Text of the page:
Wandering down steaming ramen shopping alleys from Tokyo’s Koenji to Ueno in the mid-aughts, I was overcome by the ubiquity of Che Guevara’s image on t-shirts in cheap military gear and punk shops. In the suburbs of Saitama, his likeness also punctuated the crowded roads lined by Marui and Seibu department stores. The irony of Marxist iconography being commodified is well known, but I couldn’t help feel perplexed with Che’s presence in a culture more conformist than my ganga-infused, DIY, punk East Vancouver home city where Che shirts seemed a right of passage, once upon a time. This is not to say the image of Che belongs any more in Vancouver. In fact, the appropriateness of using his image to signify revolution at all should be called into question given his thirst for murder and his homophobia. But how does the imported icon of Che Guevara relate to the logo worship of Kitty-chan and brand fetishism of Louis Vuitton in Japan? Especially with emerging trend of uniformity of no logo in brands like Muji and Uniclo. In my hometown, I have always wondered why and how icons of revolution project the views of wearers. Is it earnest social consciousness with awareness of the history behind the image? Irony? Naive rebelliousness? Further, why do we need to import our heroes and do those heroes signify truly subversive revolution?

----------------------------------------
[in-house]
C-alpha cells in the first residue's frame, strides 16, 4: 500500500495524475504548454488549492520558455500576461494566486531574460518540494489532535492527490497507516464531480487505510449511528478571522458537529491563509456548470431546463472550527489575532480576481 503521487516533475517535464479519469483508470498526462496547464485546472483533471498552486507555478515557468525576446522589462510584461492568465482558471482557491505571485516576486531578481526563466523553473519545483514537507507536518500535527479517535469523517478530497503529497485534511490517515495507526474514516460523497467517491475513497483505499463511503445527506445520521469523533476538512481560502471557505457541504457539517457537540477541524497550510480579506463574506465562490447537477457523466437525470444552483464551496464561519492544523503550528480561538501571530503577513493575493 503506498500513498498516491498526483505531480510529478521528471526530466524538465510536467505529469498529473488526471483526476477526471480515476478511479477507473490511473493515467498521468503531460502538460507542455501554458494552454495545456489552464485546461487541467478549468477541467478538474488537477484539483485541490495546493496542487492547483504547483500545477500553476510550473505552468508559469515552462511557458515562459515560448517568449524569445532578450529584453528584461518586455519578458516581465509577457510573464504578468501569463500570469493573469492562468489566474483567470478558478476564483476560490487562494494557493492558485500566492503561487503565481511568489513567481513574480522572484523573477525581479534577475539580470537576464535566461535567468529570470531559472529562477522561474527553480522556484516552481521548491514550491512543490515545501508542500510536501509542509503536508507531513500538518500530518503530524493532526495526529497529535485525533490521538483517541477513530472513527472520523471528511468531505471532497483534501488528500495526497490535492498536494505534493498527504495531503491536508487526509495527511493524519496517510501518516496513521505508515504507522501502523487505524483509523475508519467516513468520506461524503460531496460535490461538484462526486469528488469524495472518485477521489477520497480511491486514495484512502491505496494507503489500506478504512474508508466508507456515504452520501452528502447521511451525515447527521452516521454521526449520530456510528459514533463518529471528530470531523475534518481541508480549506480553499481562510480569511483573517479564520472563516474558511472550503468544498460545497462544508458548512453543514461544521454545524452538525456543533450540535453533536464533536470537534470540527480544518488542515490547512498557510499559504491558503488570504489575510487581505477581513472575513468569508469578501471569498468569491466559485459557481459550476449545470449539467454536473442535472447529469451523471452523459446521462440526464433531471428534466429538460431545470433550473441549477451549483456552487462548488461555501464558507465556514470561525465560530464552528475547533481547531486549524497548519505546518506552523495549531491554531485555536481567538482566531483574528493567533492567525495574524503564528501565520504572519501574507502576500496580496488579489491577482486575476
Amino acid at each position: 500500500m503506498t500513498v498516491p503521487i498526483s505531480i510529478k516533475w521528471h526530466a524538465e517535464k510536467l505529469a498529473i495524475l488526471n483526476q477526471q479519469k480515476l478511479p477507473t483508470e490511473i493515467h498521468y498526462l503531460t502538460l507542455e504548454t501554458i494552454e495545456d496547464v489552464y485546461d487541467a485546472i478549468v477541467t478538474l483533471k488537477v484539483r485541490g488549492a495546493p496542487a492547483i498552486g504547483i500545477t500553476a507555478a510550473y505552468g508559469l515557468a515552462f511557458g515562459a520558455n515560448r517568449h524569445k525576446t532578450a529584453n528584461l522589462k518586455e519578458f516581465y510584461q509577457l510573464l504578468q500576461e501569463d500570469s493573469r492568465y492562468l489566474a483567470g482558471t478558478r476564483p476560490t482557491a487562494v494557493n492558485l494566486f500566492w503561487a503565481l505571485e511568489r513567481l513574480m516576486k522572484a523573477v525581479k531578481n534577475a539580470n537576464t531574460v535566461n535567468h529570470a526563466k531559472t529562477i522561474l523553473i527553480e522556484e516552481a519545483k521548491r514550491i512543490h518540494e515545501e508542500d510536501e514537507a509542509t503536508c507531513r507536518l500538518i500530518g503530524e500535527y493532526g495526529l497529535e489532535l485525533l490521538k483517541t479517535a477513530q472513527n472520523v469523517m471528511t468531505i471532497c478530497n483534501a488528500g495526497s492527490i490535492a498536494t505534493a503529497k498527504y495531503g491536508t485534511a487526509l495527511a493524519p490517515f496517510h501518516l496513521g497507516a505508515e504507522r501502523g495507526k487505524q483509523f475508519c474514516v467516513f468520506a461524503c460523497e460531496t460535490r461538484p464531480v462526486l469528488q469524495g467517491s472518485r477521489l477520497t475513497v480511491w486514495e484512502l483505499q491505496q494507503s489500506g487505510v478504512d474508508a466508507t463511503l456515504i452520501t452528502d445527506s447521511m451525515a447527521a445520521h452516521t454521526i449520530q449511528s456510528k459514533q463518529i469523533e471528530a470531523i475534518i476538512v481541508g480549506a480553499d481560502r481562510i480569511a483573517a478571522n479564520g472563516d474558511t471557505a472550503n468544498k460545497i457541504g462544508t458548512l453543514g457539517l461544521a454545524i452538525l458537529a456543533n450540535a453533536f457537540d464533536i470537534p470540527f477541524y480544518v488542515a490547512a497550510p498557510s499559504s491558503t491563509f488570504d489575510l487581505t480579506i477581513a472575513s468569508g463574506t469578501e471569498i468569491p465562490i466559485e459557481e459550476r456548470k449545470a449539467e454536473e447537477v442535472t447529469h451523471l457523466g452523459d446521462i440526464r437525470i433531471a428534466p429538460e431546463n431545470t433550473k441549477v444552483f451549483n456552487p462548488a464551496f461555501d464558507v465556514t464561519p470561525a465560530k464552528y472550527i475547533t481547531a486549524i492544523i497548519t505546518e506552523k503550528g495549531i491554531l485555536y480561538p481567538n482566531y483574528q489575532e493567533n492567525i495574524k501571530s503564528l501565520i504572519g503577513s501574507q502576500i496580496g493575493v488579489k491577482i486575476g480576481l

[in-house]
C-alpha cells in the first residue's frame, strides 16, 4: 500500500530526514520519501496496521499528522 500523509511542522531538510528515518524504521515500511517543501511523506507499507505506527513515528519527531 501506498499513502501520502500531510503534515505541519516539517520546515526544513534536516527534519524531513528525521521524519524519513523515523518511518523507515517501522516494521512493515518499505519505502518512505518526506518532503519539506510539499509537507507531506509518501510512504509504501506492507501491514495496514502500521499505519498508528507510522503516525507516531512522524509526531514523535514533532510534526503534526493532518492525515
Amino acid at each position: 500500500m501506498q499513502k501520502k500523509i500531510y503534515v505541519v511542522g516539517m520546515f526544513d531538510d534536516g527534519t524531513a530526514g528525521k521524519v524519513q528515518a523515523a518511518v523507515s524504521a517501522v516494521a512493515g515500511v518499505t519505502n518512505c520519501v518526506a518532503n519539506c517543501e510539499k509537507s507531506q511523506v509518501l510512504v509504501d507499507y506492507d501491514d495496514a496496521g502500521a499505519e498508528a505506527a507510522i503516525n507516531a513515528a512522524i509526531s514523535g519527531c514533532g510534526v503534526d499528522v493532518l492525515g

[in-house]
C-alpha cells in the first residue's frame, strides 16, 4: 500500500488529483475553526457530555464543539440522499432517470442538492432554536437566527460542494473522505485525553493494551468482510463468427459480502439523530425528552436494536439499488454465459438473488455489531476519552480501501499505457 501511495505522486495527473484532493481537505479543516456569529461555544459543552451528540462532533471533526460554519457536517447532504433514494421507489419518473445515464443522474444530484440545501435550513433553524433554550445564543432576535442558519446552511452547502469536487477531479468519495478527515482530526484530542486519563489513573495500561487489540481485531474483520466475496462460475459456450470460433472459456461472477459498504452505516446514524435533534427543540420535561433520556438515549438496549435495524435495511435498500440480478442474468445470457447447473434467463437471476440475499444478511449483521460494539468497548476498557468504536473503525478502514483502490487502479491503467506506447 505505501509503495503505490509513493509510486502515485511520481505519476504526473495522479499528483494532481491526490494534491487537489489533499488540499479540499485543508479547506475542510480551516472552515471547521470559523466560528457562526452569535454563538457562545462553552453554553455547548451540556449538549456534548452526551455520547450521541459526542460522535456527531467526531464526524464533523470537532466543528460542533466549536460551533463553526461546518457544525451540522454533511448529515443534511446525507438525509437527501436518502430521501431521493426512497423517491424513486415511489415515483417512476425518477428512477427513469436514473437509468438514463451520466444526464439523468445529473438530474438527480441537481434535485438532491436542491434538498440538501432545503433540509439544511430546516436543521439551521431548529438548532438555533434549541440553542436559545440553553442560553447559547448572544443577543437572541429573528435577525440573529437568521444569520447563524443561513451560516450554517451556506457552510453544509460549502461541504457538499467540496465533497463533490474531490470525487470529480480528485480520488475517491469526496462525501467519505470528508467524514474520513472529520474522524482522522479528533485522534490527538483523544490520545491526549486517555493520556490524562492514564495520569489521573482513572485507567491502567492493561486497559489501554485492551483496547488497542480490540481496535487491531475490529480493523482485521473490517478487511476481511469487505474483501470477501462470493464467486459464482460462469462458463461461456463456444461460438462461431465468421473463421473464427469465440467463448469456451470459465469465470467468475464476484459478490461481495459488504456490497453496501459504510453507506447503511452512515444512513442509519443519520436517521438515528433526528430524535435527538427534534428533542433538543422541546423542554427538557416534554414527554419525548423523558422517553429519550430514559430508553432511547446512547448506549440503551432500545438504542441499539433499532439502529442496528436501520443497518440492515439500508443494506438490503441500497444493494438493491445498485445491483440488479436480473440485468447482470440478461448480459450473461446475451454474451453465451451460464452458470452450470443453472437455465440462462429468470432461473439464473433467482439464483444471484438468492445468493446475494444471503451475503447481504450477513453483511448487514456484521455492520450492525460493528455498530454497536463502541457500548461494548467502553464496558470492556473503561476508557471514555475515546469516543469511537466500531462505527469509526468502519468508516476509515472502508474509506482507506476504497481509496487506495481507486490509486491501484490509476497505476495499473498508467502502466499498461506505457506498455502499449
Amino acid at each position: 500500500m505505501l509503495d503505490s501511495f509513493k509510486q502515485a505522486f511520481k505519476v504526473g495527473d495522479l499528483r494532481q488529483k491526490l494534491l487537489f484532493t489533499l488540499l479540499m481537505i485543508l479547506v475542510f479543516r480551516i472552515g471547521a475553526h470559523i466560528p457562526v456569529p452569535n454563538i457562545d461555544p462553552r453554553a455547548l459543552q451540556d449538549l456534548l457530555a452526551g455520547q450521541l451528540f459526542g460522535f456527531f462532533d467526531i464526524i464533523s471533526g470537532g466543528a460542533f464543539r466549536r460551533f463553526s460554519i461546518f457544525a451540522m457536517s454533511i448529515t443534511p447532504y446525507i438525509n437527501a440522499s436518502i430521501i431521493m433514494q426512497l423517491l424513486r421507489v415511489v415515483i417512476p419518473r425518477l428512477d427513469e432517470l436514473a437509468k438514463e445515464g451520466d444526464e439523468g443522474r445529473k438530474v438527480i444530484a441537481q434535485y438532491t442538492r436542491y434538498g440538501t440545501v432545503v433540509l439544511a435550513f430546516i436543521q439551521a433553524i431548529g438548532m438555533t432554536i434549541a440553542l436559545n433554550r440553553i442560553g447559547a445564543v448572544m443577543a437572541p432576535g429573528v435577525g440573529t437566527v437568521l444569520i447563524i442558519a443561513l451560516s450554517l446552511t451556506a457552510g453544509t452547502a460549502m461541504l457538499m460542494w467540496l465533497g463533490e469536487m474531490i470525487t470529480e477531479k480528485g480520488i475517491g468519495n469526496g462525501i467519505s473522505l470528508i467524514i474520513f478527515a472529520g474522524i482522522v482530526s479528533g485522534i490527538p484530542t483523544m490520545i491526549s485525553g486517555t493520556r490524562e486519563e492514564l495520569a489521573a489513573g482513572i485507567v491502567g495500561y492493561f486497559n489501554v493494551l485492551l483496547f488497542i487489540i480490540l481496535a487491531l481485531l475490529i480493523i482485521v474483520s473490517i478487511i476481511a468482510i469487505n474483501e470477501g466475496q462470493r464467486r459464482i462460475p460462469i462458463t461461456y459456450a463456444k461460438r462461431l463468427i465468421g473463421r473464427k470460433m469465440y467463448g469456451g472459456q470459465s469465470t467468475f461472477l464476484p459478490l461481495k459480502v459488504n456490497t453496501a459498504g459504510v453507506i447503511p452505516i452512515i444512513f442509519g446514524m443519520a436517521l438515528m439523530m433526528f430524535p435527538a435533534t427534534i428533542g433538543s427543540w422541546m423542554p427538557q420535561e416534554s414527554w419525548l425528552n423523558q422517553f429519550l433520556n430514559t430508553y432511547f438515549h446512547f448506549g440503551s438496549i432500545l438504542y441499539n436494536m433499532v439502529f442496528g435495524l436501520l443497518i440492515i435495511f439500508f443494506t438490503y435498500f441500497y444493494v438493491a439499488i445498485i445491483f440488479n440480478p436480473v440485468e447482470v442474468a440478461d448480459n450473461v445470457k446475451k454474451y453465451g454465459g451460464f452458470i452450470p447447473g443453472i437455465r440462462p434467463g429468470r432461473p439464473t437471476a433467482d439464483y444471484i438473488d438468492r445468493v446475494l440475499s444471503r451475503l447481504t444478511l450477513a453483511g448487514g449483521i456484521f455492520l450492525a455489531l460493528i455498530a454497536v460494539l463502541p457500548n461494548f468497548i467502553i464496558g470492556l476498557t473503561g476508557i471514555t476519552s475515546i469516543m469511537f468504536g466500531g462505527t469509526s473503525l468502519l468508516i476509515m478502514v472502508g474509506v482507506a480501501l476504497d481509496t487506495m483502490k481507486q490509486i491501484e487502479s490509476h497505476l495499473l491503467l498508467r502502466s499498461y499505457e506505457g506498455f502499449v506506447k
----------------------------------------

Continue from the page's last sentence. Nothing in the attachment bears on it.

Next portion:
The Stranglers song “No More Heroes” mourns the lack of sufficient revolutionary representatives by asking “whatever happened to Leon Trotsky…” a Marxist ledgend listed among several famous figures such as Lenin and Shakespeare. The 1977 punk song, as well as the punk movement, seemed to sense an absence of contemporary examples as it sought to cleave itself from the mainstream. Indeed, of cultural and ideological movements such as Literature, Trotsky argues continutiy of literary expression is dialectical and a series of reactions to and from which it is trying to break. The foundation of Punk was a break from the reliance on old, conservative forms that were less relevant to an increasingly restless urban culture. If one were to align punk with Trotsky’s idealized proletariat, the revolutionary individual is one who changes culture and history by seizing and modifying it. But wearing a mass-produced Che shirt feebly hints at the wearer’s rebelliousness. Even worn in sincerity, the ubiquity of the image alone has deadened the meaning. In most cases, the emergence of what Newsweek called “Che Chic” seems a non-revolutionary act of consumerism.